Choosing between methods of combining p-values

N. A. Heard, P. Rubin-Delanchy

Research output: Contribution to journalArticle (Academic Journal)peer-review

30 Citations (Scopus)
278 Downloads (Pure)


Combining p-values from independent statistical tests is a popular approach to meta-analysis, particularly when the data underlying the tests are either no longer available or are difficult to combine. Numerous p-value combination methods appear in the literature, each with different statistical properties, yet often the final choice used in a meta-analysis can seem arbitrary, as if all effort has been expended in building the models that gave rise to the p-values. Birnbaum (1954) showed that any reasonable p-value combiner must be optimal against some alternative hypothesis. Starting from this perspective and recasting each method of combining p-values as a likelihood ratio test, we present theoretical results for some standard combiners that provide guidance on how a powerful combiner might be chosen in practice.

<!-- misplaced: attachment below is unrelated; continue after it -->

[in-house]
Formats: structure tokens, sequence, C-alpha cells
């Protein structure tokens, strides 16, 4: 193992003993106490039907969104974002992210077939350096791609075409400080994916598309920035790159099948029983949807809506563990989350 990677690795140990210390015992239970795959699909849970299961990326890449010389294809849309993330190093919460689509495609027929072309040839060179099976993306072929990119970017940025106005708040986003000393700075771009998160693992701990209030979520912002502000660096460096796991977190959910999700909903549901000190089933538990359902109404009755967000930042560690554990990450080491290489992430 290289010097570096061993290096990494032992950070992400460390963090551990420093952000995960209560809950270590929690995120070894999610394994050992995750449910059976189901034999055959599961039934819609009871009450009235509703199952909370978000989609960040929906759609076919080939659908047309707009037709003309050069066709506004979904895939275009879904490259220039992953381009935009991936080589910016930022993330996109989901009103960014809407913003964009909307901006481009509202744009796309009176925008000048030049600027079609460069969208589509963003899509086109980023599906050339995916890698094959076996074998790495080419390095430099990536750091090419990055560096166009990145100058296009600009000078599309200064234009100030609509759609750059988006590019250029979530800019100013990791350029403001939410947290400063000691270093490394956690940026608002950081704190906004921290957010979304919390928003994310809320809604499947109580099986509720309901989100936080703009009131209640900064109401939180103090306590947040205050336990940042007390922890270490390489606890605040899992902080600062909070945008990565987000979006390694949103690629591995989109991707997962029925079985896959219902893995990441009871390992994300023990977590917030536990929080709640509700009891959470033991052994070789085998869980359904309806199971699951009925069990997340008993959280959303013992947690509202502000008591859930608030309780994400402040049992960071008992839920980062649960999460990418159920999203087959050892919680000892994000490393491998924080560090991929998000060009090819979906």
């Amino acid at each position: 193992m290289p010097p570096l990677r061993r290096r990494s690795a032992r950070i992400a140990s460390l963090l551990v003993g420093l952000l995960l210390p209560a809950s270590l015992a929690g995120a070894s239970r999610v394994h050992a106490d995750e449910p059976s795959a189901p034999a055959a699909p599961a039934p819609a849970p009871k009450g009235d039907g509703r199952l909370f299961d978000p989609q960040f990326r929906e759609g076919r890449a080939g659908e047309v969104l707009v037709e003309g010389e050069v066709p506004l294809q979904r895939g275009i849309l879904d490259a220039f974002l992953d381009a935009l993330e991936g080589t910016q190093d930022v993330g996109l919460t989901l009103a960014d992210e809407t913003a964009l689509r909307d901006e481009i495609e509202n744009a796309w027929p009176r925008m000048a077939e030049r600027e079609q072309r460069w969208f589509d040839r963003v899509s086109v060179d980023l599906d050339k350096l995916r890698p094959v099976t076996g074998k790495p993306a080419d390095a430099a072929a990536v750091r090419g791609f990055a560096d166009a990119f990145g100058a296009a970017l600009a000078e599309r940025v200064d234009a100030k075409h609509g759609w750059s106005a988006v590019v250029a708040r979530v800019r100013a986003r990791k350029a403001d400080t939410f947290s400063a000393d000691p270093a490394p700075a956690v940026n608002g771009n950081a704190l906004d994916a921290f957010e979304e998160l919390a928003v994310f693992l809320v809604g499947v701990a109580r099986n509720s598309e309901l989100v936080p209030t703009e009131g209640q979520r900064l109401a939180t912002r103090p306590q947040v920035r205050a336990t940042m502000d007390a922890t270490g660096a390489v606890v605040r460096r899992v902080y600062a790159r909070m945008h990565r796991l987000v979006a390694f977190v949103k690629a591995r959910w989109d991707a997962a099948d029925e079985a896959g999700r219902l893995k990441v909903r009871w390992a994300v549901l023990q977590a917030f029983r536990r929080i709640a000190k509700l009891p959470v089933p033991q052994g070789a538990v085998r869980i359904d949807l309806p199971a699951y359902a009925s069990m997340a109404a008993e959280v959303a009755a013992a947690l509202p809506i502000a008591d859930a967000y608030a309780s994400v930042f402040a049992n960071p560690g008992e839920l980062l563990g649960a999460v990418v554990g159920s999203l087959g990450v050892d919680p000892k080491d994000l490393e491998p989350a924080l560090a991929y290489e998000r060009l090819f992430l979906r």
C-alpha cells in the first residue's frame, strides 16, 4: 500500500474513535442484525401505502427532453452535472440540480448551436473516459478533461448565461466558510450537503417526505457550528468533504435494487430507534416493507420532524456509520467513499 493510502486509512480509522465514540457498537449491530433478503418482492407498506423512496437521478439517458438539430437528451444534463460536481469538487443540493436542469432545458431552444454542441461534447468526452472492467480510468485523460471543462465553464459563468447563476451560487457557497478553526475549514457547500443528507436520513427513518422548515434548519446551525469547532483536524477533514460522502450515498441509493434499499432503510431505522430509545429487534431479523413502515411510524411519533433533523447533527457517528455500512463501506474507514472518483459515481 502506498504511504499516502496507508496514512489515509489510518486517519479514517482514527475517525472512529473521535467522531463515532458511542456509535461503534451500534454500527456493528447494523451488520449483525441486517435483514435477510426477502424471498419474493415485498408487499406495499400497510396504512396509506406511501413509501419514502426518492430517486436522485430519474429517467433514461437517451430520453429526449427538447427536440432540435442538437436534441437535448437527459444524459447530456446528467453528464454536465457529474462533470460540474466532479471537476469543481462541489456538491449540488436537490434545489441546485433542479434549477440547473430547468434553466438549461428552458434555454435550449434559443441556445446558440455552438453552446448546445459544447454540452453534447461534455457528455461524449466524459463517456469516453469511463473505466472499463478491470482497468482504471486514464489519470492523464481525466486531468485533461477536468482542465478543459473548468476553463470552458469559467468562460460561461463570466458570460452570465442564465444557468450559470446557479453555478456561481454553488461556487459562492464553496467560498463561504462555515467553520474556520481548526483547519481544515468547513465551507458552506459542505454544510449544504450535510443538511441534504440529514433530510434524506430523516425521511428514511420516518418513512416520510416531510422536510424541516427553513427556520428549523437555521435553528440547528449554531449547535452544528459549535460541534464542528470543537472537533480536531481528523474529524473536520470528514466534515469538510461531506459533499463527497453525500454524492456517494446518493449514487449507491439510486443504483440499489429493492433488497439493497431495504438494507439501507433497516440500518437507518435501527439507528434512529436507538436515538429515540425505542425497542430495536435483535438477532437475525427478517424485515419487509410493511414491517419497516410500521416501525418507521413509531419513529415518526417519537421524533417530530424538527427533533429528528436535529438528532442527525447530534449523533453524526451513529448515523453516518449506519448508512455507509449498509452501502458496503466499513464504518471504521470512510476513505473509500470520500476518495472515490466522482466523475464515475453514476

Original languageEnglish
Pages (from-to)239-246
Number of pages8
Issue number1
Early online date4 Jan 2018
Publication statusPublished - Mar 2018


  • Edgington's method
  • Fisher's method
  • George's method
  • Meta-analysis
  • Pearson's method
  • Stouffer's method
  • Tippett's method

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